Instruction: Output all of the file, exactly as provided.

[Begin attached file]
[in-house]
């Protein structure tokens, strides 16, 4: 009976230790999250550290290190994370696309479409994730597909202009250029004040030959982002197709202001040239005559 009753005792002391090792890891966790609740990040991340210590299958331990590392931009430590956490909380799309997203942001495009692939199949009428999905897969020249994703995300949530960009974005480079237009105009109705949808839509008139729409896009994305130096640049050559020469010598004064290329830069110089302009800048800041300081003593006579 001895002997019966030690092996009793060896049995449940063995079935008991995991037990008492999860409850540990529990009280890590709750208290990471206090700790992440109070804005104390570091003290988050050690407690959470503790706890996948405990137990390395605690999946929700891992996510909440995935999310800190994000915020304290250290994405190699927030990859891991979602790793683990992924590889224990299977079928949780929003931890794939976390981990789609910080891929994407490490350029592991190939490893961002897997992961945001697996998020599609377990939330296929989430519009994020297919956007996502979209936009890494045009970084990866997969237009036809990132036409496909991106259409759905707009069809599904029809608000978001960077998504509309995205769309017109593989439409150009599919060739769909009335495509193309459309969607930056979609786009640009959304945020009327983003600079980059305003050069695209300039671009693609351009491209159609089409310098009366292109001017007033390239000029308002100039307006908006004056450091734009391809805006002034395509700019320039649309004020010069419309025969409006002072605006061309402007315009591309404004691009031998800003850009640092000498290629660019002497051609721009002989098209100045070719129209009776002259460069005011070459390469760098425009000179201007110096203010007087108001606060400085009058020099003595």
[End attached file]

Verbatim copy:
[in-house]
């Protein structure tokens, strides 16, 4: 009976230790999250550290290190994370696309479409994730597909202009250029004040030959982002197709202001040239005559 009753005792002391090792890891966790609740990040991340210590299958331990590392931009430590956490909380799309997203942001495009692939199949009428999905897969020249994703995300949530960009974005480079237009105009109705949808839509008139729409896009994305130096640049050559020469010598004064290329830069110089302009800048800041300081003593006579 001895002997019966030690092996009793060896049995449940063995079935008991995991037990008492999860409850540990529990009280890590709750208290990471206090700790992440109070804005104390570091003290988050050690407690959470503790706890996948405990137990390395605690999946929700891992996510909440995935999310800190994000915020304290250290994405190699927030990859891991979602790793683990992924590889224990299977079928949780929003931890794939976390981990789609910080891929994407490490350029592991190939490893961002897997992961945001697996998020599609377990939330296929989430519009994020297919956007996502979209936009890494045009970084990866997969237009036809990132036409496909991106259409759905707009069809599904029809608000978001960077998504509309995205769309017109593989439409150009599919060739769909009335495509193309459309969607930056979609786009640009959304945020009327983003600079980059305003050069695209300039671009693609351009491209159609089409310098009366292109001017007033390239000029308002100039307006908006004056450091734009391809805006002034395509700019320039649309004020010069419309025969409006002072605006061309402007315009591309404004691009031998800003850009640092000498290629660019002497051609721009002989098209100045070719129209009776002259460069005011070459390469760098425009000179201007110096203010007087108001606060400085009058020099003595």